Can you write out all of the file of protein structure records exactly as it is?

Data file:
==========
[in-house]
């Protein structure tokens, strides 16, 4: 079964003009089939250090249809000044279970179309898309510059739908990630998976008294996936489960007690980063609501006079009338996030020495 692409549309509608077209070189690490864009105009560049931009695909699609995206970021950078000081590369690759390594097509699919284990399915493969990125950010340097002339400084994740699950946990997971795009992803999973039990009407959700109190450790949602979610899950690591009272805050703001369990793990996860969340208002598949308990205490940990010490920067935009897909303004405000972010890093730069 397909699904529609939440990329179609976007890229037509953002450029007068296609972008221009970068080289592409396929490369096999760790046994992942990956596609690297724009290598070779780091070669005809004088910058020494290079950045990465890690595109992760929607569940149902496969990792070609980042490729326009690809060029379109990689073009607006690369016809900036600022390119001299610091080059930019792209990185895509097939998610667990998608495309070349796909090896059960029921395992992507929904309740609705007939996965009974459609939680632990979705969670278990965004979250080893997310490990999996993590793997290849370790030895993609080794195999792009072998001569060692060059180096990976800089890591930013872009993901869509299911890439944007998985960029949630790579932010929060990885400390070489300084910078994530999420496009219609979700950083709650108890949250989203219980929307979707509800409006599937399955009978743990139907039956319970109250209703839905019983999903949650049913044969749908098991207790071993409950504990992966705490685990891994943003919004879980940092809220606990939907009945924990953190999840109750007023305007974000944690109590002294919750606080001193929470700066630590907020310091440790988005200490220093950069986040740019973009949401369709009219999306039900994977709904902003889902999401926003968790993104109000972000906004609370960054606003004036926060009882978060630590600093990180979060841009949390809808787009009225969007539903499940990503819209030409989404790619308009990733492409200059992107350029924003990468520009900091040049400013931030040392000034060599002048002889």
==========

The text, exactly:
[in-house]
């Protein structure tokens, strides 16, 4: 079964003009089939250090249809000044279970179309898309510059739908990630998976008294996936489960007690980063609501006079009338996030020495 692409549309509608077209070189690490864009105009560049931009695909699609995206970021950078000081590369690759390594097509699919284990399915493969990125950010340097002339400084994740699950946990997971795009992803999973039990009407959700109190450790949602979610899950690591009272805050703001369990793990996860969340208002598949308990205490940990010490920067935009897909303004405000972010890093730069 397909699904529609939440990329179609976007890229037509953002450029007068296609972008221009970068080289592409396929490369096999760790046994992942990956596609690297724009290598070779780091070669005809004088910058020494290079950045990465890690595109992760929607569940149902496969990792070609980042490729326009690809060029379109990689073009607006690369016809900036600022390119001299610091080059930019792209990185895509097939998610667990998608495309070349796909090896059960029921395992992507929904309740609705007939996965009974459609939680632990979705969670278990965004979250080893997310490990999996993590793997290849370790030895993609080794195999792009072998001569060692060059180096990976800089890591930013872009993901869509299911890439944007998985960029949630790579932010929060990885400390070489300084910078994530999420496009219609979700950083709650108890949250989203219980929307979707509800409006599937399955009978743990139907039956319970109250209703839905019983999903949650049913044969749908098991207790071993409950504990992966705490685990891994943003919004879980940092809220606990939907009945924990953190999840109750007023305007974000944690109590002294919750606080001193929470700066630590907020310091440790988005200490220093950069986040740019973009949401369709009219999306039900994977709904902003889902999401926003968790993104109000972000906004609370960054606003004036926060009882978060630590600093990180979060841009949390809808787009009225969007539903499940990503819209030409989404790619308009990733492409200059992107350029924003990468520009900091040049400013931030040392000034060599002048002889």